Yesterday, I had an idea… To cycle to the pool, swim and then cycle back. The idea came about from having quickly skim read http://www.220triathlon.com/article/ultimate-bricks-pt-1-swim-bike
I’ve often contemplated cycling to the pool but the concern that my road bike might be stolen while I am swimming had put me off. Every time I’ve walked past the cycle racks, all the bikes looked very old and past their best. My sparkly road bike would stand out like a sore thumb. Most likely a highly irrational idea but, to me, one that had meant I’d discounted the idea on many occasions.
Anyway, having though about it, I decided that the likelihood of the theft happening was low particularly if I locked my bike up with two D-locks.
I chose a route of about 10km to the pool which was on roads I know well. My one main concern was a busy roundabout where there was a high likelihood I’d need to unclip from my pedals. Hmmm! As you may have read, clipless pedals and myself don’t always get on!
I originally decided to cycle the 10km, swim 1km and then cycle back. However, I woke this morning and decided that it was time to do some real triathlon training and do swim, cycle, run as part of the workout which meant tagging on a swim so the plan changed to:
* cycle 10km
* swim 1km
* cycle 10km
* run 5km
The last 3 would be my first unofficial triathlon with a 10km cycle as warm up.
Although I did toy with the idea of wearing my trisuit, I decided that this would look odd in the pool so chose to wear cycle shorts, change into swim gear, change back for the return cycle ride (into sweaty stuff!) and then into running gear. I had to carry a rucksack for the 2 D locks and various other clothing to make sure I had the right gear for each section of the workout. The likelihood of accidentally ending up wearing the wrong thing on one section was high!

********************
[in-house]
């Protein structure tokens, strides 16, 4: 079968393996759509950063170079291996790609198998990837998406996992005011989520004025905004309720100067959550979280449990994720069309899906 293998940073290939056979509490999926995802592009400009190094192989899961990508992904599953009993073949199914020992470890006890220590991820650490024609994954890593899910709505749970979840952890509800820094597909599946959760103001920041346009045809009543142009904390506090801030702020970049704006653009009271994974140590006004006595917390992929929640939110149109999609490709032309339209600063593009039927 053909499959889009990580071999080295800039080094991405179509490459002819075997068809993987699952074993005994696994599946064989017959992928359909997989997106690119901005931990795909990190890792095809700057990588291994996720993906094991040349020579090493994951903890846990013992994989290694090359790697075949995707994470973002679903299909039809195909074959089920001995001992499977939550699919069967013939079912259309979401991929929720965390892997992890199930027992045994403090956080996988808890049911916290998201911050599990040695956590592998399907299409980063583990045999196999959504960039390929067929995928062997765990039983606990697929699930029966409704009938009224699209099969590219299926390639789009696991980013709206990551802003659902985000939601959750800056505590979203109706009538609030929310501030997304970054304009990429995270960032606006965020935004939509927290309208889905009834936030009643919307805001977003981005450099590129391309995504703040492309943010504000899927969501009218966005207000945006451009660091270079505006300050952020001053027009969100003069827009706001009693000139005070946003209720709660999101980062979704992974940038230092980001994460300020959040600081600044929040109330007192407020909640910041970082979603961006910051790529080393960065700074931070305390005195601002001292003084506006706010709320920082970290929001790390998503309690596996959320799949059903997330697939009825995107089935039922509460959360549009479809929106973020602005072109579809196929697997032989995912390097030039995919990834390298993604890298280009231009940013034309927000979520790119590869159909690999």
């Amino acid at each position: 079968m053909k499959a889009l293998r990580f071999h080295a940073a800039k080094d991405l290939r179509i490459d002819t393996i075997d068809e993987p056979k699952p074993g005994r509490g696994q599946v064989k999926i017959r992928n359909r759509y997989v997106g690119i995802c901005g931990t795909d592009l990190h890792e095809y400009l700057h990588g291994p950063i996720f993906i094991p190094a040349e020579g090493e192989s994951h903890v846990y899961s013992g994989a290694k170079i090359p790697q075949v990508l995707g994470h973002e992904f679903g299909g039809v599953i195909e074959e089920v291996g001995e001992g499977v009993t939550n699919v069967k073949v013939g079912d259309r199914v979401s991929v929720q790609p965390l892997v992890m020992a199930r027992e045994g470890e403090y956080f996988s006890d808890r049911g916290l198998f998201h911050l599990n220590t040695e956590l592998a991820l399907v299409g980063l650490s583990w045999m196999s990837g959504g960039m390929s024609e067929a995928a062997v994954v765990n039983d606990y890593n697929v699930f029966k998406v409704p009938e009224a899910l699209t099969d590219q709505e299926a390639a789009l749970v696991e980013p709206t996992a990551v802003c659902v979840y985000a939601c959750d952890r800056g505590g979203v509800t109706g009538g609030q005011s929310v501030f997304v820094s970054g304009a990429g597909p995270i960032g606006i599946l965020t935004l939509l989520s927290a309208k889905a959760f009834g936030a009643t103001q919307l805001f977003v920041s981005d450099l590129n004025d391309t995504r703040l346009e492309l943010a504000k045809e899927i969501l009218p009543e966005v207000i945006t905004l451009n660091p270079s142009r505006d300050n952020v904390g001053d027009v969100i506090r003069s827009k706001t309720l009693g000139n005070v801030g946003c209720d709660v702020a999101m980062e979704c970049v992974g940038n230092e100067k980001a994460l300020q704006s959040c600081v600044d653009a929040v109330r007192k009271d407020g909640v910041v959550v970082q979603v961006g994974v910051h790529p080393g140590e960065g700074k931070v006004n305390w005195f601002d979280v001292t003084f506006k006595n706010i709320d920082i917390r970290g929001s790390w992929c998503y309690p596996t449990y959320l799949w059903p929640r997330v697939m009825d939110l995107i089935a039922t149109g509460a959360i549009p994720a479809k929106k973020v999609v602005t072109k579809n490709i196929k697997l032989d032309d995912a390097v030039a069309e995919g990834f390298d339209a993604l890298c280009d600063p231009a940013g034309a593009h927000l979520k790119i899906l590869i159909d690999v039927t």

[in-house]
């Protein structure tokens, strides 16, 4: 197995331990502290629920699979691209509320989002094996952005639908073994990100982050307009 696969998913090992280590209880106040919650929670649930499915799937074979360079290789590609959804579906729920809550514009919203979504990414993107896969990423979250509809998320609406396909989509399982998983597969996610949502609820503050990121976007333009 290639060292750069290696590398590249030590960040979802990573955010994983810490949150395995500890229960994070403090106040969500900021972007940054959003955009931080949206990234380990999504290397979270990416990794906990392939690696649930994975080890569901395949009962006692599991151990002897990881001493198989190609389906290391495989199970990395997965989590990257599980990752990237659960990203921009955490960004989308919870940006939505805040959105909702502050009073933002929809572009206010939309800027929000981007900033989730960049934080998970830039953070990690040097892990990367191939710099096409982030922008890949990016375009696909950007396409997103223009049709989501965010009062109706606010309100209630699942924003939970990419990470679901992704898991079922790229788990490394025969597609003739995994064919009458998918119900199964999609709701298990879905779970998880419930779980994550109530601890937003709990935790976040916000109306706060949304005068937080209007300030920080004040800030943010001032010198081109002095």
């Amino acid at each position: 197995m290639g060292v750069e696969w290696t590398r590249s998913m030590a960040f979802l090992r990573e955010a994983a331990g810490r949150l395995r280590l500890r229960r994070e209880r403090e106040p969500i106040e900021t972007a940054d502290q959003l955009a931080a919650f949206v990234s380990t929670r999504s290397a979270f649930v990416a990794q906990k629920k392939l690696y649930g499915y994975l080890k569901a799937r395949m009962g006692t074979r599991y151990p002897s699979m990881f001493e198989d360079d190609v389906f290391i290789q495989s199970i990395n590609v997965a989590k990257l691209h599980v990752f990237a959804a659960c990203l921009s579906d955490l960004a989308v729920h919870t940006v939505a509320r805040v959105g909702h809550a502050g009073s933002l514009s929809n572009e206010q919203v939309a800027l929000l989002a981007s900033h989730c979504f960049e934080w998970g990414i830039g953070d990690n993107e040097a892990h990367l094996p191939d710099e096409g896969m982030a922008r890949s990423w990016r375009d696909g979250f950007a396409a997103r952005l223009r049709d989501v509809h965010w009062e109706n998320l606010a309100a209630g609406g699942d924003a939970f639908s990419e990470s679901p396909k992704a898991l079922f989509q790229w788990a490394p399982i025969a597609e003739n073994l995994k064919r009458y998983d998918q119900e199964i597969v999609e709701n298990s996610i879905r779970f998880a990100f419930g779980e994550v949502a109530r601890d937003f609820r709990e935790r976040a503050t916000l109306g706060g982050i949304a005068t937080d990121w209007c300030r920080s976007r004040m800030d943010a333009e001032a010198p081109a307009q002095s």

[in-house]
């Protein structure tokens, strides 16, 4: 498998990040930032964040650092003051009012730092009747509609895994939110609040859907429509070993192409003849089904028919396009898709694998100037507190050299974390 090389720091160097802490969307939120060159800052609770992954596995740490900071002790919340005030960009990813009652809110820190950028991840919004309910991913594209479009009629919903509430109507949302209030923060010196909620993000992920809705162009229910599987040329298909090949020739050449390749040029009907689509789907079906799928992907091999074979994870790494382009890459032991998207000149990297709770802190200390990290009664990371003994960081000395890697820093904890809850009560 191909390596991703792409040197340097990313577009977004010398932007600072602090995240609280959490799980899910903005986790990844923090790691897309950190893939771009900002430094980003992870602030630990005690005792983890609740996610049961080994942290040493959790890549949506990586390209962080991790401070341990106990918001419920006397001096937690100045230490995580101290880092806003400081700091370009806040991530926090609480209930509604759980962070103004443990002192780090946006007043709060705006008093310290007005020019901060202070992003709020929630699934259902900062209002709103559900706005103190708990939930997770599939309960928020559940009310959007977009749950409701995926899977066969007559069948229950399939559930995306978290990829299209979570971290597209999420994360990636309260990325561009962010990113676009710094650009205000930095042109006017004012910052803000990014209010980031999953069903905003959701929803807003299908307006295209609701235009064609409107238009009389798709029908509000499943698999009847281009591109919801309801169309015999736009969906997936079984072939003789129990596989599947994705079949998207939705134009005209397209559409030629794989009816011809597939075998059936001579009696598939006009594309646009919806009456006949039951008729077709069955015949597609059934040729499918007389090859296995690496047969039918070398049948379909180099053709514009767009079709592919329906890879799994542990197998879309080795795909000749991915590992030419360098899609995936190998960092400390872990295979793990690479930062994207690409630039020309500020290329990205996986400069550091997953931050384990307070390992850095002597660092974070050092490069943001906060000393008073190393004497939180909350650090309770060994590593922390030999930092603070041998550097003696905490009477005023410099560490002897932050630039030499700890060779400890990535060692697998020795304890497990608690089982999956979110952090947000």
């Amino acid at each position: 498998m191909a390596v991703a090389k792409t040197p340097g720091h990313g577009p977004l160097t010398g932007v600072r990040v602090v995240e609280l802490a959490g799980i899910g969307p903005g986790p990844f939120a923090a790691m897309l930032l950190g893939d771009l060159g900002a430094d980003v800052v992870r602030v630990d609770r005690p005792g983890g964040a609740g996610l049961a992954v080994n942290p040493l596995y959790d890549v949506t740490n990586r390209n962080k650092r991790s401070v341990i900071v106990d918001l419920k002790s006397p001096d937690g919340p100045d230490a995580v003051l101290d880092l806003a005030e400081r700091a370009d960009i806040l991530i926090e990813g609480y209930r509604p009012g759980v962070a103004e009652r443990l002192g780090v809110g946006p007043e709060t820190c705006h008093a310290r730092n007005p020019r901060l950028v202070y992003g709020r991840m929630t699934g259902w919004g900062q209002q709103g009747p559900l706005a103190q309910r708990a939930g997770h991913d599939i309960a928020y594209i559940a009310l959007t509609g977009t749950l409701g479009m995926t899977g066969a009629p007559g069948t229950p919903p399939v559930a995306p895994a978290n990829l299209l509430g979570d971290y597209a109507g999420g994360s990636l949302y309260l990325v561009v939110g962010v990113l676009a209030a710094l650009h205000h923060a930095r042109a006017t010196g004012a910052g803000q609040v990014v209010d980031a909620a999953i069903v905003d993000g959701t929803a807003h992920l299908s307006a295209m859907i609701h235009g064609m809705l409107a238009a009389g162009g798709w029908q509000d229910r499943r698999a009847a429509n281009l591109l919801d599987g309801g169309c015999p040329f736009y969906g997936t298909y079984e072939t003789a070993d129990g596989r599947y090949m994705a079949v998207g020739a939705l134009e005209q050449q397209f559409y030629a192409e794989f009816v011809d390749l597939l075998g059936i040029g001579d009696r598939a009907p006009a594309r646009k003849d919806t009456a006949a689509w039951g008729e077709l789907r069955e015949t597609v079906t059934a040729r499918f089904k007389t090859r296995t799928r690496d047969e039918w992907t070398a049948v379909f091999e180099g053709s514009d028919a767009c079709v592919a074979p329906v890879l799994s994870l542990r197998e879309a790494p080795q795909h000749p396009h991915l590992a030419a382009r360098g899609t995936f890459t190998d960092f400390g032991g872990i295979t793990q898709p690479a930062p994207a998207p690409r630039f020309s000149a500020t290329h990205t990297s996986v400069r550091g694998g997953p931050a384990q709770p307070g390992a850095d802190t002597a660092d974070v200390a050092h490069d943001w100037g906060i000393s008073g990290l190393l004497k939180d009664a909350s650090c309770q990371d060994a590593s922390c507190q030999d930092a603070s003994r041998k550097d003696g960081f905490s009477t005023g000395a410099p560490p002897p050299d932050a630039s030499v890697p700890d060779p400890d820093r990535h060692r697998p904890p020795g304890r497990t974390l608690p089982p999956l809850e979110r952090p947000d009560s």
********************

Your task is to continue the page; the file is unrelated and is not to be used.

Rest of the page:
As it turned out, my route to the pool was a little longer than expected. In fact, the distance was 12.32km. It was a fairly straightforward route though and I didn’t have any issues unclipping or clipping into the pedals. Hooray!
Once I got to the pool, I had to change into different shoes (tottering into the leisure centre in my cycling shoes would make me look like I was wearing heels on a night out), lock the bike, remove the saddle bag for fear someone would take a fancy to its priceless contents (!) and then go and get changed. Hardly a realistic transition but it gave a little rest before the 1km in the pool. Result!
The swim went ok. There were some really slow swimmers in the fast lane which meant an earth shattering performance! Not!! Swimmers!! Please note that fast means that swimmers behind you shouldn’t need to stop, stand up, wait, grumble etc to give you chance to dawdle up the pool. Repeatedly. Get in the ‘medium’ lane. Please!! I am not a very fast swimmer by any stretch of the imagination but I know my limits.
Another slow transition back from the swim to the cycle and it was time to reverse the route (almost) for an 11.22km cycle back home. It was certainly a slower ride than the one to the pool. No excuses for why. I’d like to say that the elevation profile made it a more challenging route but I’m not sure that explains it.
Once home, I put my bike away and then went out for the 5km run. I’m not going to lie. It was a challenge!
So, approximately 25km travelled and about 1500 calories burned.
In hindsight, I enjoyed the challenge of the multi-sport workout and will definitely cycle to the pool (and back) in future. There’s a more direct route that would mean a 7km journey (approx) each way. That should take 15 minutes or less so an hour roughly door-to-door.
For future reading… http://www.220triathlon.com/article/ultimate-bricks-pt-2-bike-run